Introduction: Incidental dural tear is one of the most common intraoperative complications in lumbar spine surgery. Yet, its technical management for the prevention of CSF leak is controversial.
Methods: To determine outcome according to CSF fistula in a selective cohort with intraoperative spinal dural tear after different repairs in a comparative study, 62 consecutive patients underwent spinal dural repair after microdiscectomy (n=42) or lumbar spinal decompression (n=20). Group 1 consisted of 20 patients, with Type I or mild dural tear who had tissue-glue coated collagen sponge or fibrin glue application application. Group 2 comprised 21 patients with Type II or moderate dural tear who had both tissue-glue coated collagen sponge and fibrin glue application. Group 3 comprised 21 patients with Type III or severe dural tear who had polypropylene suture and tissue-glue coated collagen sponge and/or fibrin glue application. Evident postoperative internal or external CSF leak was used to determine the patient’s postoperative result.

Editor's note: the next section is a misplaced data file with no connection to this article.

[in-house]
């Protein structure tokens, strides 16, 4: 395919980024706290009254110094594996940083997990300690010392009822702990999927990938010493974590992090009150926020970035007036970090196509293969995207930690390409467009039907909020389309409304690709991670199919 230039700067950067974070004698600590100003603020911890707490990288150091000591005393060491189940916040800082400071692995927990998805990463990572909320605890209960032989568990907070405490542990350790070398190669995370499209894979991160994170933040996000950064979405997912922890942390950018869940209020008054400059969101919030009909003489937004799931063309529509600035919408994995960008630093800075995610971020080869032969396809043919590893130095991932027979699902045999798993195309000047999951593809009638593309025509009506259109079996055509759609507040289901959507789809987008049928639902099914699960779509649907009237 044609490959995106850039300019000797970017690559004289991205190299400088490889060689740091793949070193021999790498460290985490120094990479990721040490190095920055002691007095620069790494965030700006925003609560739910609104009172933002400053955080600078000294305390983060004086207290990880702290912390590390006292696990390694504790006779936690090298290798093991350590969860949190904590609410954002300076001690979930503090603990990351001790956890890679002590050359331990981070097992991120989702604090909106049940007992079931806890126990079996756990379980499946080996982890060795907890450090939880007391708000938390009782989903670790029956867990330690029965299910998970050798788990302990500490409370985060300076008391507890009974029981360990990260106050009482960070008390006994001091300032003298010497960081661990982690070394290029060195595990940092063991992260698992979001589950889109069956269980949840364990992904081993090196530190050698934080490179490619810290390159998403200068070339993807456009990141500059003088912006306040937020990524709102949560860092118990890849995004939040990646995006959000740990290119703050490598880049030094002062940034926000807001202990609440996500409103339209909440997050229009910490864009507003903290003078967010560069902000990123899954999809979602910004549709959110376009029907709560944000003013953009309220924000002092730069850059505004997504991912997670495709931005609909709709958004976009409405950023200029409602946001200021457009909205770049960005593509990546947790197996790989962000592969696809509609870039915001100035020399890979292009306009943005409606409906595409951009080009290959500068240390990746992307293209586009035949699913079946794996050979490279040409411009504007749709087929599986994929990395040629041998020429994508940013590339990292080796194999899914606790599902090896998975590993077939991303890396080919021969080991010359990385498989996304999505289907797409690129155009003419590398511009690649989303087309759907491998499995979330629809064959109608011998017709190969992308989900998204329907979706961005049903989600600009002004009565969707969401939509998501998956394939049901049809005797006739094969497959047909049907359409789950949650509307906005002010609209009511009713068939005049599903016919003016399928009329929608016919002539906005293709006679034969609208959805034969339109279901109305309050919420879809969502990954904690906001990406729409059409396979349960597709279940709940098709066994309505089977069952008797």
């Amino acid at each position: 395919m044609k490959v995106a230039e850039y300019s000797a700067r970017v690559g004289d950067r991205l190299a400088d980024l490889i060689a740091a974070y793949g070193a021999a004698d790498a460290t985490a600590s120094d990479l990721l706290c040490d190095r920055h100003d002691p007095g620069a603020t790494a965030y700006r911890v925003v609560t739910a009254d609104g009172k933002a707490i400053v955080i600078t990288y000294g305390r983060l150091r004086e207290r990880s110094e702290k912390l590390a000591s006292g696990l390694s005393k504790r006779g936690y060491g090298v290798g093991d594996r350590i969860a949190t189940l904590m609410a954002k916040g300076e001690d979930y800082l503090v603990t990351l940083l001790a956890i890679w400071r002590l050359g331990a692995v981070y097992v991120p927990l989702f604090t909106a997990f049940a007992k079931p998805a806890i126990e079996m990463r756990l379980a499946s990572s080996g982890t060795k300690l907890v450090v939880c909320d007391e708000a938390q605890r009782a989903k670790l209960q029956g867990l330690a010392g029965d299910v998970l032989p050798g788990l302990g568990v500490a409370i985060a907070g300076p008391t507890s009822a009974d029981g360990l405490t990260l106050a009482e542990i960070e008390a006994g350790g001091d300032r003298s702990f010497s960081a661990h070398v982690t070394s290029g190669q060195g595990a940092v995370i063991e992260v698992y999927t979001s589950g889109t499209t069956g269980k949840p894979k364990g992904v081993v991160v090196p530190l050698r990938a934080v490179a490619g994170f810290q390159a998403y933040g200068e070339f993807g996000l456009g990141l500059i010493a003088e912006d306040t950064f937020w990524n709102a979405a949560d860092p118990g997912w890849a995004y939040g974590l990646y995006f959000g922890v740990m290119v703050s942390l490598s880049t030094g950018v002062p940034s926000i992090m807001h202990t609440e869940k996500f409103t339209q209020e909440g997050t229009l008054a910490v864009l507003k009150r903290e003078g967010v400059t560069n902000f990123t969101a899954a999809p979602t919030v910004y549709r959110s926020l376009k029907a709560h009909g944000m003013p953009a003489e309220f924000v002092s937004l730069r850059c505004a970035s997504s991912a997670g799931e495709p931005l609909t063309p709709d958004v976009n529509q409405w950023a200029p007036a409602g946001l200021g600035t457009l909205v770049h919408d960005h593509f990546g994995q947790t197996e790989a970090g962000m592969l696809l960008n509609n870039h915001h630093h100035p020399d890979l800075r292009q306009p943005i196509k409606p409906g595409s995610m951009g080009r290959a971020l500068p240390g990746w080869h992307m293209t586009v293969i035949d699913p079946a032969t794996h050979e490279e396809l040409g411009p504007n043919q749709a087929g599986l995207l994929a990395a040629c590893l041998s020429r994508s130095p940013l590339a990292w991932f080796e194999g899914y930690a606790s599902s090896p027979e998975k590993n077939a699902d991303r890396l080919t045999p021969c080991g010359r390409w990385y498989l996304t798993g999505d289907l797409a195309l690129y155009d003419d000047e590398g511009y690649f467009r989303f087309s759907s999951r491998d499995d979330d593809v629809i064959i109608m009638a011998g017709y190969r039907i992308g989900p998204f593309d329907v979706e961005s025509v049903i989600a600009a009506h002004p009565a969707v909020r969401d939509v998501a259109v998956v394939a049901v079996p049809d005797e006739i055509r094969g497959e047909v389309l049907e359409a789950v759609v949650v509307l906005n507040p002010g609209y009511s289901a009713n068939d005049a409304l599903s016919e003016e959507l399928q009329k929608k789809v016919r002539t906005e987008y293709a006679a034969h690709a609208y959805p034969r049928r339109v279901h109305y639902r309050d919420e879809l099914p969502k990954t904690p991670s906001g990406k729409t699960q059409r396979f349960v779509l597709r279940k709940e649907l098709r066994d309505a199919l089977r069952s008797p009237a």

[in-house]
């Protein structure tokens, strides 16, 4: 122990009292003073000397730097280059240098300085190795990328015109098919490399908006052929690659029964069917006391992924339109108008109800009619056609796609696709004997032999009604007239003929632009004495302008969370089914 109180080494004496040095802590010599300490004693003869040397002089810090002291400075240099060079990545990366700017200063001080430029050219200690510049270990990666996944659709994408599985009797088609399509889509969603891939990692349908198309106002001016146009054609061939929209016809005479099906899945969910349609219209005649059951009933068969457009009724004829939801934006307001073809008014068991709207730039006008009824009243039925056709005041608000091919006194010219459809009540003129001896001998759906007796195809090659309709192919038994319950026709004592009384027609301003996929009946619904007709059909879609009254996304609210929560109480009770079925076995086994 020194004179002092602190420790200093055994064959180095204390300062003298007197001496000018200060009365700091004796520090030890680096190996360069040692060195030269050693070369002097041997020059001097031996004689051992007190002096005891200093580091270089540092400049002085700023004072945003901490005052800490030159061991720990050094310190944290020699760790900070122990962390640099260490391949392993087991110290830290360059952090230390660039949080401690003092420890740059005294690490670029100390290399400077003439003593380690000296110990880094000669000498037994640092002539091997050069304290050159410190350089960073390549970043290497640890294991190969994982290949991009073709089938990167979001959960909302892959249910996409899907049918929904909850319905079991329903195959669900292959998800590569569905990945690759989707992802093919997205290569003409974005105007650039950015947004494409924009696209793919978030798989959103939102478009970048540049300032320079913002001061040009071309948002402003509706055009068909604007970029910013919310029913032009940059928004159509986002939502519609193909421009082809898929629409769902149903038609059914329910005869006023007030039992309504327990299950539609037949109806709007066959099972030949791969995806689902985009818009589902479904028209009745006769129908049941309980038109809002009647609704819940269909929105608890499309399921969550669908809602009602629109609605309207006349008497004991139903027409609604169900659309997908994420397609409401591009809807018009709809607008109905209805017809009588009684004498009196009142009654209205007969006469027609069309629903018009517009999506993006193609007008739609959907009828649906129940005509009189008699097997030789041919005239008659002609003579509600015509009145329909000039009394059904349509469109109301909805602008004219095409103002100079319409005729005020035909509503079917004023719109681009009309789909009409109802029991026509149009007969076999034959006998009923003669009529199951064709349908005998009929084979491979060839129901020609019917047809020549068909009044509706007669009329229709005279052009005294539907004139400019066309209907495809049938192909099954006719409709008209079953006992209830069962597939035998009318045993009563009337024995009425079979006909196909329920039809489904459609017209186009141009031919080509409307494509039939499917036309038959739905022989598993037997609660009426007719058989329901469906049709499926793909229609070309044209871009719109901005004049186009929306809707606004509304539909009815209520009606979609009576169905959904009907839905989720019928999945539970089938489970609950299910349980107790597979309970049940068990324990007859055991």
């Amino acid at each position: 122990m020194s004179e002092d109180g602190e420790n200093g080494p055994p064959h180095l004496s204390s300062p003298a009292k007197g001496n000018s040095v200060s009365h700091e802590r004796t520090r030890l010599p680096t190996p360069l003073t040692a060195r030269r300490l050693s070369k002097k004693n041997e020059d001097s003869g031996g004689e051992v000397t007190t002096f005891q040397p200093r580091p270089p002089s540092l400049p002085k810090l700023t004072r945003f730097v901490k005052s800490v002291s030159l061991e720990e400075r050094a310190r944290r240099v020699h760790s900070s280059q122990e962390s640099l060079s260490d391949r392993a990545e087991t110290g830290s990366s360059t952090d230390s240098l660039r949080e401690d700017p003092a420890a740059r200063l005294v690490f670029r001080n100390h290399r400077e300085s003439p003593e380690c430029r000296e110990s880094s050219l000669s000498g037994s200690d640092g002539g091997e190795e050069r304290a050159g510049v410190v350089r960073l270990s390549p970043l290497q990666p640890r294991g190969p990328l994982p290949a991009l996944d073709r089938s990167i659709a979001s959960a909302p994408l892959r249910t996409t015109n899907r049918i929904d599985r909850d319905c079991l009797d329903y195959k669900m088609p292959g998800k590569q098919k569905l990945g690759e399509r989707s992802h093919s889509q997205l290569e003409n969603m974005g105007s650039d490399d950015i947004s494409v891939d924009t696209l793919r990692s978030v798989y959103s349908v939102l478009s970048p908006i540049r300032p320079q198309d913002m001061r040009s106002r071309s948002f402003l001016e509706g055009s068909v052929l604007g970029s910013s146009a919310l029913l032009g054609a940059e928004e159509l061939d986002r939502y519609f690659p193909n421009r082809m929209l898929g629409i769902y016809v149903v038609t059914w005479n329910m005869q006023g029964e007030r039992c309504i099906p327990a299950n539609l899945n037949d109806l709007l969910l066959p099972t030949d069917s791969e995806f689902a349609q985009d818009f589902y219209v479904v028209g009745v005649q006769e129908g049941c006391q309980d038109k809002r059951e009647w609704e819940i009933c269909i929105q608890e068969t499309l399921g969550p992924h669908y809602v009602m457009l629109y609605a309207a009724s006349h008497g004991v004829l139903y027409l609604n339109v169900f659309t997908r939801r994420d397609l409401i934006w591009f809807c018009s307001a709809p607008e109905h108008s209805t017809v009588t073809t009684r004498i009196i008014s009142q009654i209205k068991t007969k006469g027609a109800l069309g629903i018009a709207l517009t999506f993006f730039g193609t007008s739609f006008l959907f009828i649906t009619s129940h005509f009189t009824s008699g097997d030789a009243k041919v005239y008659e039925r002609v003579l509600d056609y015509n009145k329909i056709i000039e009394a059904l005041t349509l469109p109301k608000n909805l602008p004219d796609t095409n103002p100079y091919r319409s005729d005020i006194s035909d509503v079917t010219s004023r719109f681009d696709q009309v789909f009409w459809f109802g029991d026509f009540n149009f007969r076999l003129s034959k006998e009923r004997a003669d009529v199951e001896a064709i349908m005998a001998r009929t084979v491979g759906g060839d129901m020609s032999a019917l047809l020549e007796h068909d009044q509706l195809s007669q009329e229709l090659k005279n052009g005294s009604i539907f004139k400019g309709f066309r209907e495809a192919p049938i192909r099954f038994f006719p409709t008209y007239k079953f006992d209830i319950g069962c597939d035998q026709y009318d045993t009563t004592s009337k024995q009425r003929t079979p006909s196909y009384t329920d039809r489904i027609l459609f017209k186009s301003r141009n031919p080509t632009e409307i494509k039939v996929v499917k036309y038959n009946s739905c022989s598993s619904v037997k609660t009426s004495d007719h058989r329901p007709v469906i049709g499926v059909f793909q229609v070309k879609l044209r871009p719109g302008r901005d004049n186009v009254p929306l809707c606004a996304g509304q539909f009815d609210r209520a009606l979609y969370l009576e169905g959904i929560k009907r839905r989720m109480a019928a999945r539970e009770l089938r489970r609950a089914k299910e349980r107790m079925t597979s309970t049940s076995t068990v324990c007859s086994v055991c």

Results: Postoperative internal or external CSF leak was not evident during a minimum 1 year follow up in group 1. Internal CSF leak was evident in group 2 (n=3) and group 3 (n=3) during same follow up. No external CSF leak was disclosed. Three patients underwent re-do spinal surgery for CSF leak repair.
Conclusions: Patients in all groups prevented satisfactorily CSF leak. According to the intraoperative findings of a distinct dural tear, patients can be treated adequately with a specific surgical technique.
Patient Care: Better management of spianl dural tears.
Learning Objectives: To disclose different types of dural tears of the spinal canal.
To decide what approach is best according to its type.